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Charging your EV

With an EV, you can forget the green and black pumps at the traditional filling stations. The Internal Combustion Engine (ICE) car as we know it, is being phased out and every driver will need to get ready for the clean energy that is electric and the kilowatt hour (kWh)

So, what does this mean?

Your Electric Vehicle (EV) is powered by a rechargeable battery. This is a similar concept to how your mobile phone works. The battery will supply power for your car to function in all aspects, including to drive power to the wheels and to operate all your new cars tech (EVs are full of it), as well as all the usual driving and safety features.

To use the old phrase – fill your car up, you now need to charge it⚡️. The process, although daunting at first, is really pretty simple. Your new EV is supplied with a charging cable, you simply plug this into the charging point on your car, where you would have previously added fuel, and then plug the other end into a power source to add the charge. This can be done at home or away from the home, more information on that later.

Also, it is important to understand that there are many different charge point providers, and as was the case when the transition to EVs started, you had to be a member and use their payment method to use their charging network. This is now getting much more mainstream and simpler with many chargers accepting simple contactless payment for the energy you take. More information on this on our Mobile App.

It is important to understand how and when you need to charge your car to allow you to drive the car as required so that you are able to make the transition away from the dirty filling station. This is something Bounce can help you plan for.

So, what are the numbers…?

Instead of a 2.0 litre engine, a litre of fuel and mile per gallon, with your EV, you will get used to a different set of numbers and buzz words.

Kilowatt Hour (kWh) defines the size of the battery and its charge capacity. This can range from 30kWh to just over 100kWh, although these will likely increase over the coming years. The higher the number, the more power the battery can store and hence, the further it is able to travel on a full charge. It will also require more time to charge to capacity.

In the UK, the average EV will consume around 34 kWh to travel 100 miles. In this example a car with a 70kWh battery will have a range of around 200 miles.

OK, so what about the chargers – 7kw, 22kw or 50kw?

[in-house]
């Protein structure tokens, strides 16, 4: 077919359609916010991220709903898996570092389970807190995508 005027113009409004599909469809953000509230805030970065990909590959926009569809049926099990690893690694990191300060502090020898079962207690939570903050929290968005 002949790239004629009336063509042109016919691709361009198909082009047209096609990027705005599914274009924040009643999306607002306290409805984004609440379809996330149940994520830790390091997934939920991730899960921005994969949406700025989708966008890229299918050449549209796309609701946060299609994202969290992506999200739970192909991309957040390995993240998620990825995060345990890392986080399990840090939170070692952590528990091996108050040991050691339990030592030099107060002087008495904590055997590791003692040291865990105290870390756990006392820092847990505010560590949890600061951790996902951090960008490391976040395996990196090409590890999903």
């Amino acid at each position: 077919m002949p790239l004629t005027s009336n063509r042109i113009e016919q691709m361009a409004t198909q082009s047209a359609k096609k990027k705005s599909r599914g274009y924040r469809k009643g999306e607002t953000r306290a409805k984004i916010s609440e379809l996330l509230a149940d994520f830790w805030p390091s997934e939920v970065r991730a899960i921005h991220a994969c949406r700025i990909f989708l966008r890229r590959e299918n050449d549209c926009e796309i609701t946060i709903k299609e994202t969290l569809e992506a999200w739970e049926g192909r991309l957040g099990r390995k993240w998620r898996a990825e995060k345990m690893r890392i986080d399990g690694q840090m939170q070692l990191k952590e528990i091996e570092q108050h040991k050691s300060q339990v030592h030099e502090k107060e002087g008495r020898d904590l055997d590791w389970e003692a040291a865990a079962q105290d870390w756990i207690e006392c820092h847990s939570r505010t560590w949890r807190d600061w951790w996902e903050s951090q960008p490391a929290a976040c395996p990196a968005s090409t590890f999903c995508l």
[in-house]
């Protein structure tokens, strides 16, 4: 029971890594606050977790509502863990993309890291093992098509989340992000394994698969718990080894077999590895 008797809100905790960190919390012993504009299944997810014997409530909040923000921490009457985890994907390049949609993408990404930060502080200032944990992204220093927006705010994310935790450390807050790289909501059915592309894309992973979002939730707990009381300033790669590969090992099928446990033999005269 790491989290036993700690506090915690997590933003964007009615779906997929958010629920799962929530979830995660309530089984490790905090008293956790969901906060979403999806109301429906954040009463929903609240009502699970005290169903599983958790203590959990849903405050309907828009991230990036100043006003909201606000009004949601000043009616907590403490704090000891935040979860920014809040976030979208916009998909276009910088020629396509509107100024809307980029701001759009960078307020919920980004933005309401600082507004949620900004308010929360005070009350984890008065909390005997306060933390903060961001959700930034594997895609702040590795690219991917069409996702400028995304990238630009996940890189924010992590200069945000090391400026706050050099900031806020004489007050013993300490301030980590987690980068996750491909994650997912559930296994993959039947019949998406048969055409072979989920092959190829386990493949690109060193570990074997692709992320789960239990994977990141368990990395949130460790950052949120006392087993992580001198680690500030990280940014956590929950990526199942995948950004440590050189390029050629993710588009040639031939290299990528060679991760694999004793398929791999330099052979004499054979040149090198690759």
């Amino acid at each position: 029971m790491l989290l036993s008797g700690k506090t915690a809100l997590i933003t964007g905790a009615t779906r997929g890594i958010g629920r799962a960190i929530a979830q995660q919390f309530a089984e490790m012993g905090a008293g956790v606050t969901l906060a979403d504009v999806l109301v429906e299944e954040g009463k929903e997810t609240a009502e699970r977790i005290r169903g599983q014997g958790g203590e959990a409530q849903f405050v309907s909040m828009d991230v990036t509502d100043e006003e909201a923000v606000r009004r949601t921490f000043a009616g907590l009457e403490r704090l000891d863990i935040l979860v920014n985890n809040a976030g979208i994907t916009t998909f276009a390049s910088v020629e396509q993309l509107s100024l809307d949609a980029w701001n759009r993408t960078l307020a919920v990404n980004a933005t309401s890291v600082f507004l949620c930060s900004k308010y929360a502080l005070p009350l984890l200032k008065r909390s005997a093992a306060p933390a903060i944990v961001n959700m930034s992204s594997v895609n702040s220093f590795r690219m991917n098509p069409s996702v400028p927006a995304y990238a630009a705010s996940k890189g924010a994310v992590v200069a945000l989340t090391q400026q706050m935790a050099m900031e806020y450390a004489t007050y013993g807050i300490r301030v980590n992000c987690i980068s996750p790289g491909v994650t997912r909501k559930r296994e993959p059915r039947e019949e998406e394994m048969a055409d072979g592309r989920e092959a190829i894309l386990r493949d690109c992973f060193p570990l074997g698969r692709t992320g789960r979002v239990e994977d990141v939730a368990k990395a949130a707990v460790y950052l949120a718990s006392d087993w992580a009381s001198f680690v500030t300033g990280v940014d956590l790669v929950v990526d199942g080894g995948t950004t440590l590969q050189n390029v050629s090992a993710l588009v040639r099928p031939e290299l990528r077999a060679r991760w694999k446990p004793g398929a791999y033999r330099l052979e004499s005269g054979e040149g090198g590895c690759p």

Kilowatt (kW) is the speed that a charger (and car) is able to pass electric to your car’s battery. The higher the number, the faster your car’s battery will charge. Speeds range from 3kW from a domestic three pin plug to rapid chargers delivering at speeds of up to 350kw. Speed can also be limited by the car’s ability to transfer the power, and some older EVs will not charge over 50kw. Most modern cars now are able to charge at Ultra-fast speeds.

As an example, you have a car with a battery capacity of 70kWH and you plan to charge at home at a speed of 22kw. 

Based on the average consumption of 34kWh per 100 miles, this car will have a range of around 206 miles.

Simply divide the car’s battery capacity by the speed of charge to calculate how long to obtain a full charge? 

70(kWh)/22(kw) = 3.2 hours to fully charge and give you 206 miles of range.

Or, if you charged en route at a rapid charger, say 100kw, then the charge time would be 42 minutes, 70/100 = 0.7 hrs. = 42 minutes, assuming you have no range left whatsoever.

*Even the biggest capacity battery of 108kWh could fully charge in as little as 20 minutes with the fastest ultra-rapid chargers, enough for almost 400 miles.

*Based on the average consumption of 34kWh per 100 miles

Where to charge?

This can be broken down into four options.

Charge at home 

Charging your car at home is the most common option and can be done using a three-pin plug charger, although a slow rate of charge at just 3kw, or by having a wall box charger installed, dedicated to charging your EV at faster speeds of up to 22kw. This is limited due to the power supply to domestic properties. This can often be the cheapest option to keep charged.

Workplace charging 

In some cases, you may also have an option to charge your car at work, with more businesses preparing for the future with EVs, we can see charging points appearing in most business car parks. There are many types of charge points available that can offer anywhere from 7kw (fast) to 50kw rapid charging, allowing your EV battery to charge in a shorter time. More on that later too.

Destination charging

Destination charging refers to charging away from your home at places that you may travel to, for example, shopping centres, supermarkets, leisure facilities and tourist attractions. These chargers will typically be fast or even rapid chargers with speeds of 7kw-50kw.

EV Charging stations

As more is invested in our infrastructure, we will see more dedicated facilities just for EVs. There are examples of these already open in the UK in addition to the banks of chargers we now see at the traditional filling station reserved for EV parking and charging. Because these locations are usually en route and replace you filling the tank of your ICE car, chargers here tend to be rapid or even ultra-rapid to enable you to add charge very quickly to minimise your stop. With speeds of up to 350kW at these facilities it’s possible to add 100 miles of range in just 10 minutes, just enough time for a comfort break and to grab some snacks for the next leg of your journey.

The charging infrastructure is improving every day with charge points being added by the thousands every month. The easiest way to find all the charging options in your location, on your planned route, or at your destination, is to use the network function in your Bounc-e EV Mobile App.

Cost of charging your EV?

As with traditional fuel, the cost constantly fluctuates.

The cost varies greatly between providers, location and speed of charge.